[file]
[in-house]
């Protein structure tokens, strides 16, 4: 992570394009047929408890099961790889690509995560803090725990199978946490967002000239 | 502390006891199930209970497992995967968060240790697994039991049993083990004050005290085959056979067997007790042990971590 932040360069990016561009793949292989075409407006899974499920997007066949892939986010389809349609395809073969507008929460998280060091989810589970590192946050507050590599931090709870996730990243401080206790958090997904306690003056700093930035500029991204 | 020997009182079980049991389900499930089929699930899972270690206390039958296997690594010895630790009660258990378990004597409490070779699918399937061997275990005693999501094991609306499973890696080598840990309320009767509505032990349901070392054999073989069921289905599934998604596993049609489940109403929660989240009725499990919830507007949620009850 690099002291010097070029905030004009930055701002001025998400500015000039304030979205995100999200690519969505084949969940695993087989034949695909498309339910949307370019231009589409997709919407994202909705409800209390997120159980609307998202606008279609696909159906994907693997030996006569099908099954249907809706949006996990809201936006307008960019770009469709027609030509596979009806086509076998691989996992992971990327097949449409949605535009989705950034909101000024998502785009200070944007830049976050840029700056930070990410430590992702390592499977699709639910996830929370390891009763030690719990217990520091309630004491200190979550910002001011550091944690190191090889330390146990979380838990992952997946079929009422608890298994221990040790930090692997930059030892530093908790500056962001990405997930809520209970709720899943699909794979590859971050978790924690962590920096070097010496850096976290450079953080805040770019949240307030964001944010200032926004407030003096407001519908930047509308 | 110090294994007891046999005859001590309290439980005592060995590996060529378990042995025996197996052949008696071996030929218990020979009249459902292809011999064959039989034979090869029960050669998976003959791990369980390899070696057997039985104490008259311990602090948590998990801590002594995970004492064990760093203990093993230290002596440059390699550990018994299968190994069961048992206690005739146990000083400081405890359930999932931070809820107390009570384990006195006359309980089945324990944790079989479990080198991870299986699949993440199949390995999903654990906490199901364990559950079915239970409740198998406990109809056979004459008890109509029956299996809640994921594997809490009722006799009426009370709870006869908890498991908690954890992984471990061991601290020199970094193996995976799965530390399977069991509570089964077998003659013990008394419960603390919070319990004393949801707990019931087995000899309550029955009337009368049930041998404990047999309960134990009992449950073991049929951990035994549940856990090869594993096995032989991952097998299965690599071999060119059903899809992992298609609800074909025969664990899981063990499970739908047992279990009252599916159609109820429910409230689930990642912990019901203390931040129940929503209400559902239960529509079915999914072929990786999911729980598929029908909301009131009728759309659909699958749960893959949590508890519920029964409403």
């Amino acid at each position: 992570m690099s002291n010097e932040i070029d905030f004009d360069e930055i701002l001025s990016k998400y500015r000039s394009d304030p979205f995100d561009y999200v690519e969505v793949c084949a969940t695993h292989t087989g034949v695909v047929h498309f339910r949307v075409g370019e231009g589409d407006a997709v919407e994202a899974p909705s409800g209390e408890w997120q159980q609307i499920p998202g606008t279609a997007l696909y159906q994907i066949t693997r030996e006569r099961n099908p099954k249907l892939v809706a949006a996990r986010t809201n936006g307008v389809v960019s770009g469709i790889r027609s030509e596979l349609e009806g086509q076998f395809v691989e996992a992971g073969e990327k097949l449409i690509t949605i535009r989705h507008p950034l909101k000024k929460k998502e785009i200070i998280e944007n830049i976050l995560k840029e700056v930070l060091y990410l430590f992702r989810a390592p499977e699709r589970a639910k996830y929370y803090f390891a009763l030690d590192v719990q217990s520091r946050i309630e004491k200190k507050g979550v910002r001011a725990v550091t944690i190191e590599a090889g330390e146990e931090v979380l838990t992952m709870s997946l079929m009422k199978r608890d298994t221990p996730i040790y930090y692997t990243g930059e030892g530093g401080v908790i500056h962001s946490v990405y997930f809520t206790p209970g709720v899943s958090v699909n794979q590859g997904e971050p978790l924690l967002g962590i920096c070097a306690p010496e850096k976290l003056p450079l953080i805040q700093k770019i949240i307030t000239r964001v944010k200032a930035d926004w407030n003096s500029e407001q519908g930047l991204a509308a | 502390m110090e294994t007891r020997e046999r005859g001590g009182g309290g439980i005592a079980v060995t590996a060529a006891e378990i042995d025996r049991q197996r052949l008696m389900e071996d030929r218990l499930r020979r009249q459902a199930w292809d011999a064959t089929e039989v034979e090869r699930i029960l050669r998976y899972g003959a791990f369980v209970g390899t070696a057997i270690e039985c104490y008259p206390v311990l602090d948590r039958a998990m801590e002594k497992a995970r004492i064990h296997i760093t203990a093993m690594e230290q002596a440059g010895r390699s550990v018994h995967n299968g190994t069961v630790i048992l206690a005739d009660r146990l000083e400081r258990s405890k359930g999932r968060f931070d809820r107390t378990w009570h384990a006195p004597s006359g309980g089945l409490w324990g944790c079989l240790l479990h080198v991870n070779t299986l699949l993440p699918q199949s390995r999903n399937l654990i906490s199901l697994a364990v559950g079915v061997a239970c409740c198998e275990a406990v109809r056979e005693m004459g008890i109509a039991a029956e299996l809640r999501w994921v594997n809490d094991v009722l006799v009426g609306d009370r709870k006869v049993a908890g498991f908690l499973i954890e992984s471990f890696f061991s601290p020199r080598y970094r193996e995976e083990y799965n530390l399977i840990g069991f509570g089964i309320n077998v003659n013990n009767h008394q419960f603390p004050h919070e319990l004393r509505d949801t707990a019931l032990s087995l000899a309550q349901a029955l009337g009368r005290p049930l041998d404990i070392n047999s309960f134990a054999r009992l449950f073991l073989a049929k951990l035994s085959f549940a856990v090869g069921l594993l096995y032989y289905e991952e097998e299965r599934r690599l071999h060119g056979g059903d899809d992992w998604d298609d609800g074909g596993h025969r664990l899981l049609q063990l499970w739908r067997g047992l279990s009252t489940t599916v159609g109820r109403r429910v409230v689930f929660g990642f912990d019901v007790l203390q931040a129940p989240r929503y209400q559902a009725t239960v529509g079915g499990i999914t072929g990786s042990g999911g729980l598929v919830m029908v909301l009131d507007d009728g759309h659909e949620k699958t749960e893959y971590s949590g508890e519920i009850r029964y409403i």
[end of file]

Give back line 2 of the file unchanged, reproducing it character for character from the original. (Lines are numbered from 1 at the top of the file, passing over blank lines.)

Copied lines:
């Protein structure tokens, strides 16, 4: 992570394009047929408890099961790889690509995560803090725990199978946490967002000239 | 502390006891199930209970497992995967968060240790697994039991049993083990004050005290085959056979067997007790042990971590 932040360069990016561009793949292989075409407006899974499920997007066949892939986010389809349609395809073969507008929460998280060091989810589970590192946050507050590599931090709870996730990243401080206790958090997904306690003056700093930035500029991204 | 020997009182079980049991389900499930089929699930899972270690206390039958296997690594010895630790009660258990378990004597409490070779699918399937061997275990005693999501094991609306499973890696080598840990309320009767509505032990349901070392054999073989069921289905599934998604596993049609489940109403929660989240009725499990919830507007949620009850 690099002291010097070029905030004009930055701002001025998400500015000039304030979205995100999200690519969505084949969940695993087989034949695909498309339910949307370019231009589409997709919407994202909705409800209390997120159980609307998202606008279609696909159906994907693997030996006569099908099954249907809706949006996990809201936006307008960019770009469709027609030509596979009806086509076998691989996992992971990327097949449409949605535009989705950034909101000024998502785009200070944007830049976050840029700056930070990410430590992702390592499977699709639910996830929370390891009763030690719990217990520091309630004491200190979550910002001011550091944690190191090889330390146990979380838990992952997946079929009422608890298994221990040790930090692997930059030892530093908790500056962001990405997930809520209970709720899943699909794979590859971050978790924690962590920096070097010496850096976290450079953080805040770019949240307030964001944010200032926004407030003096407001519908930047509308 | 110090294994007891046999005859001590309290439980005592060995590996060529378990042995025996197996052949008696071996030929218990020979009249459902292809011999064959039989034979090869029960050669998976003959791990369980390899070696057997039985104490008259311990602090948590998990801590002594995970004492064990760093203990093993230290002596440059390699550990018994299968190994069961048992206690005739146990000083400081405890359930999932931070809820107390009570384990006195006359309980089945324990944790079989479990080198991870299986699949993440199949390995999903654990906490199901364990559950079915239970409740198998406990109809056979004459008890109509029956299996809640994921594997809490009722006799009426009370709870006869908890498991908690954890992984471990061991601290020199970094193996995976799965530390399977069991509570089964077998003659013990008394419960603390919070319990004393949801707990019931087995000899309550029955009337009368049930041998404990047999309960134990009992449950073991049929951990035994549940856990090869594993096995032989991952097998299965690599071999060119059903899809992992298609609800074909025969664990899981063990499970739908047992279990009252599916159609109820429910409230689930990642912990019901203390931040129940929503209400559902239960529509079915999914072929990786999911729980598929029908909301009131009728759309659909699958749960893959949590508890519920029964409403």